Bill Clinton, Republican Strategy, and the 1994 Elections: How Midterms Become Referenda on the President

Authors

  • James D King University of Wyoming

DOI:

https://doi.org/10.15763/issn.2374-779X.2020.37.1.76-99

Keywords:

American politics, elections

Abstract

The surprising 1994 midterm congressional election gave Republicans control of the House of Representatives for the first time in four decades and offers an opportunity to study the dynamics of a referendum on the president.  District-level contextual data on Republicans’ anti-Clinton campaign themes are used to demonstrate the dynamic of creating a presidential referendum in a midterm election.  Making President Clinton a focus of the campaign within the constituency decreased the probability of an individual voter casting a ballot for the Democratic congressional candidate, heightened the impact of Clinton’s popularity on individual vote choice; and decreased the aggregate vote percentages for the Democratic candidates.  It is unmistakable that highlighting the president’s job performance and his policies at the district level transformed the midterm congressional election into a presidential referendum.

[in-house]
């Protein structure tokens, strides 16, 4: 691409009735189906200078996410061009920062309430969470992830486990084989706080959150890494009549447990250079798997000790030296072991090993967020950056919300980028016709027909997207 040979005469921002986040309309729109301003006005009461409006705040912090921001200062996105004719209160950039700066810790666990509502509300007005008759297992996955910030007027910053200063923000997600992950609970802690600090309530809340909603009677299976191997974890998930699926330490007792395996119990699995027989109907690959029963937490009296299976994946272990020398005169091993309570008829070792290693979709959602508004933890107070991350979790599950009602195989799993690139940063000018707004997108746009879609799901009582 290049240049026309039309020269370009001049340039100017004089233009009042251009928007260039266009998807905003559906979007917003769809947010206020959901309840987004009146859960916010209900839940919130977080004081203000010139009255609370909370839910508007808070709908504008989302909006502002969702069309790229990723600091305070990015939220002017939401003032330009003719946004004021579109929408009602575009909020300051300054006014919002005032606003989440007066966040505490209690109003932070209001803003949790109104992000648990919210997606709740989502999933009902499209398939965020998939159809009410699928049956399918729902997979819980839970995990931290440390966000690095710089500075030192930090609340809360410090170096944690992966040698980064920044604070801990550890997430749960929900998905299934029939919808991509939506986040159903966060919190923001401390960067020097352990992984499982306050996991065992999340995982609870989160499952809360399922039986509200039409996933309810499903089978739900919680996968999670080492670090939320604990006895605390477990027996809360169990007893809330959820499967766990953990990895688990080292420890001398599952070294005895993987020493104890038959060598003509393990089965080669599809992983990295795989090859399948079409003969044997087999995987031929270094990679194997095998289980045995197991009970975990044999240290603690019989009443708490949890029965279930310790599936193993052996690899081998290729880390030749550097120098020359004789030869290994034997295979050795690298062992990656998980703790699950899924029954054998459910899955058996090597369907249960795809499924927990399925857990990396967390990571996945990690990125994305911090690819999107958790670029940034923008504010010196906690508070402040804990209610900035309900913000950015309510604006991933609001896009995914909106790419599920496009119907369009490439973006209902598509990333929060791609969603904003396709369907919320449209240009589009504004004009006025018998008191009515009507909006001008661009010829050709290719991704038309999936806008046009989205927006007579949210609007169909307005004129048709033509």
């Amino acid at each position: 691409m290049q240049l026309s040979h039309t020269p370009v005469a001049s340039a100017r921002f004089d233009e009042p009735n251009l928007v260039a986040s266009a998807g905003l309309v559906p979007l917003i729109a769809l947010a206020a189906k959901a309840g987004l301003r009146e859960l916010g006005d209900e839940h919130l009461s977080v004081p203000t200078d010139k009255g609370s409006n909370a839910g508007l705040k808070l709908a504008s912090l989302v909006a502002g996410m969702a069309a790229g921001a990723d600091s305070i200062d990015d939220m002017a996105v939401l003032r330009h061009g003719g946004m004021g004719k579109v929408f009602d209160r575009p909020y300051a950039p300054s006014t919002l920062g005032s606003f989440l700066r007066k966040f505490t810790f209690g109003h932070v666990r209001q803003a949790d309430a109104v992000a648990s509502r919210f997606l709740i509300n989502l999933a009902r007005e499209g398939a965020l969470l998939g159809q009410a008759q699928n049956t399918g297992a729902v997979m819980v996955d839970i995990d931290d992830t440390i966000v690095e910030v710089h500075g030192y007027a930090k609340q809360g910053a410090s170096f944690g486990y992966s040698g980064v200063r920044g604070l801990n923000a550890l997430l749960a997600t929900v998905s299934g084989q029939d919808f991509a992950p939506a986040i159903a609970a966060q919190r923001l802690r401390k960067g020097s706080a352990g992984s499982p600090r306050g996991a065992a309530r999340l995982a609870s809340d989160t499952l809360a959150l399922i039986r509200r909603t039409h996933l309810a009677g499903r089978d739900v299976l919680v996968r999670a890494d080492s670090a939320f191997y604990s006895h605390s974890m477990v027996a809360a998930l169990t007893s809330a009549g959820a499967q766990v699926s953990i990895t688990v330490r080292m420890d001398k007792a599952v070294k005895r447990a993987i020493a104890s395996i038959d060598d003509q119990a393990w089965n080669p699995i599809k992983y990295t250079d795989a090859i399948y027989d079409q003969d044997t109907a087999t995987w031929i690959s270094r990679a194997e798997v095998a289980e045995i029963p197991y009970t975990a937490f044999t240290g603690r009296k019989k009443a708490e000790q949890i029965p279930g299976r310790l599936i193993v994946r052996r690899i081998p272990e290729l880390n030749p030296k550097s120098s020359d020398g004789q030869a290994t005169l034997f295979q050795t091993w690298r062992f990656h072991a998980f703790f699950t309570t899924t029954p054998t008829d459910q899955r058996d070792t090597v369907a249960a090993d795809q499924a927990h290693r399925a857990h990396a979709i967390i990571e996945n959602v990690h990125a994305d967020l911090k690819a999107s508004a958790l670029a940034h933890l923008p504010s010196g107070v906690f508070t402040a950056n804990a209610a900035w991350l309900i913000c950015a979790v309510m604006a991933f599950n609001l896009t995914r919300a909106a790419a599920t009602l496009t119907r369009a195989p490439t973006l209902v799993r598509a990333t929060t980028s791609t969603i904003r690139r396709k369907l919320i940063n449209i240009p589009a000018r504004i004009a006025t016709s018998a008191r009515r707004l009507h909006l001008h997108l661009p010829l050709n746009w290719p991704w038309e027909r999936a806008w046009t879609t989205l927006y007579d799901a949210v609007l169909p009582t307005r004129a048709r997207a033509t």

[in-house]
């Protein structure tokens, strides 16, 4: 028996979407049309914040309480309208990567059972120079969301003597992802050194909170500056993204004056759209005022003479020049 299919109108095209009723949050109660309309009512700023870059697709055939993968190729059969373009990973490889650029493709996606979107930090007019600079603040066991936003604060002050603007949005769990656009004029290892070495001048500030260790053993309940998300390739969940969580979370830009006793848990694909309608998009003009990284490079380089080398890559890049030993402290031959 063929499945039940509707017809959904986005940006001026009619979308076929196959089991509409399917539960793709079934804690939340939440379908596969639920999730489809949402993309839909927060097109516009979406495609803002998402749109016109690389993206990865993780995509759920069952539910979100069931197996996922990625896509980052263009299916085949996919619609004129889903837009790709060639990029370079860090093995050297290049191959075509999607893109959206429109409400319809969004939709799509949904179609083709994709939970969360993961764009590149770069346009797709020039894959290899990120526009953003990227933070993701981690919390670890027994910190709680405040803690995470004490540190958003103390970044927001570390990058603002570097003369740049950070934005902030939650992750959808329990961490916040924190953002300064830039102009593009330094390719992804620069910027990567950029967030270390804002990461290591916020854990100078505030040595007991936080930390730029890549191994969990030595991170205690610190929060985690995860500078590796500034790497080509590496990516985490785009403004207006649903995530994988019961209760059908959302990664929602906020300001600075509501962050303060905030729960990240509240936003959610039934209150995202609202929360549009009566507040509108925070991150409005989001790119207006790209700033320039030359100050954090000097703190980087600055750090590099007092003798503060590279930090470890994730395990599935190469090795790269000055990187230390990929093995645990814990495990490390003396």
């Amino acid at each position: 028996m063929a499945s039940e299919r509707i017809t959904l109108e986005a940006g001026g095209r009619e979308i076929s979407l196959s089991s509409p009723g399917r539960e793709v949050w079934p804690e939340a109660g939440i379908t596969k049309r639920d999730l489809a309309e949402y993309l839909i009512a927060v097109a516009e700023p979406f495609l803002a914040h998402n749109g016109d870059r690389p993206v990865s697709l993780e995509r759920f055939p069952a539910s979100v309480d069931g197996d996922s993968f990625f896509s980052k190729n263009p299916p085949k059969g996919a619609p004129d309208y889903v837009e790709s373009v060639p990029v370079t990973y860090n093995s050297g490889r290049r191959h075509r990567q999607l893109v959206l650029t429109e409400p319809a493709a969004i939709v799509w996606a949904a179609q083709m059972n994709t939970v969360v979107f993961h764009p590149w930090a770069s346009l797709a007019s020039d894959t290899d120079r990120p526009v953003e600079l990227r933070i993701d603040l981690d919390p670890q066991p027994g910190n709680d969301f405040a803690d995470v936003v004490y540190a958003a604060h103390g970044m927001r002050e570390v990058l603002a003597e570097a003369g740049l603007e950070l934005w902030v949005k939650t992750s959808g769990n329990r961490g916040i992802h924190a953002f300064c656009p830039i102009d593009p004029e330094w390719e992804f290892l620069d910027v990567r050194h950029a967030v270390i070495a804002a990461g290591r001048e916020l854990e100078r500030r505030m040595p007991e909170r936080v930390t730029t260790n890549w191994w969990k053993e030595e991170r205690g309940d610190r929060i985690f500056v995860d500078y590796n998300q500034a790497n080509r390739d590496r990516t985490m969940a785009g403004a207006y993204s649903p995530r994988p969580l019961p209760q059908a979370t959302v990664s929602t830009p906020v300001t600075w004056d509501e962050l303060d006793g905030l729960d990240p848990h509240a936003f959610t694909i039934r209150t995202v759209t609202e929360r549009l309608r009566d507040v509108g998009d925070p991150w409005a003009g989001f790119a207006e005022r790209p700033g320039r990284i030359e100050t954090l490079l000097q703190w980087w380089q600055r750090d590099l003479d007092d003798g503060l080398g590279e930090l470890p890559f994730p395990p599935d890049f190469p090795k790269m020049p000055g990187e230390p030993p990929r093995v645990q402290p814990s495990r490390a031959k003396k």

Author Biography

James D King, University of Wyoming

James D. King is professor of political science in the School of Politics, Public Affairs, and International Studies at the University of Wyoming.

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Published

2020-01-31

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